Last night we attended the Spring Harvest Dinner at Hornsby Farms in Auburn, Alabama. The farm is a short drive from Auburn,  located just south of town off College Street. After turning off the main highway, you make a short drive down a dirt road and you land in what feels like the middle of the country. The weather was mild and enjoyable, and there was not a cloud in the sky. The beautiful orange and blue sunset sky that is the embodiment of life on the plains was a beautiful backdrop for the commencement of our evening.

The chef for this particular dinner was Caleb Fischer of Acre in Auburn, Alabama. The chef for these dinners rotates around, and we were really pleased to have to opportunity to enjoy some of Caleb’s cooking. He is currently the Chef de Cuisine at Acre, and he will be the Executive Chef at their new restaurant Bow & Arrow when they open later this year. We were able to celebrate a little bit Caleb making it to the finale of the Spring Baking Championship on the Food Network last evening. I know the entire community has enjoyed watching him succeed in the competition, and cannot wait to see what other great things are in the future for him.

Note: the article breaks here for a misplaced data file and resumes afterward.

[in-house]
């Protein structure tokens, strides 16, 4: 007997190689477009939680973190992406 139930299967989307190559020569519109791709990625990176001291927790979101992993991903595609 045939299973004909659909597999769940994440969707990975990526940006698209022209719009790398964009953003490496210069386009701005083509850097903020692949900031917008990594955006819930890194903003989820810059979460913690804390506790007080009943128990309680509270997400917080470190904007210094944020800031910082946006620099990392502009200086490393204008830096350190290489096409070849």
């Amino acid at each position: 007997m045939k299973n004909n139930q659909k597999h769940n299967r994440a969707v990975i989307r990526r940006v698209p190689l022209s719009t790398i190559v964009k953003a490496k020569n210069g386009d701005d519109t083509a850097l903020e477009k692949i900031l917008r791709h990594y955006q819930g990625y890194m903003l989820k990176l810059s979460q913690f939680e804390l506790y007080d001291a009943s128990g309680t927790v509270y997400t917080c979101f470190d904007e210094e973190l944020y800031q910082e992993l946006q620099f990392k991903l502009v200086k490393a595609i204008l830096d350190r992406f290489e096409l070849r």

All the food that was served for this event came directly from the farm, including the pork. Truly farm to table. Hornsby Farms grows over one hundred varieties of fruits and vegetables on their farm year round. They offer weekly produce basket deliveries in the local area. They also work with many of the local restaurants that you may have dined in, such as, Acre, Moores Mill Club, Amsterdam Café, and SpringHouse, to name a few. We were able to tour the farm prior to dinner, and I really enjoyed getting to see all the chickens, ducks, pigs (Okra and Squash), and hear Josh tell us about what he had planted for the upcoming summer months.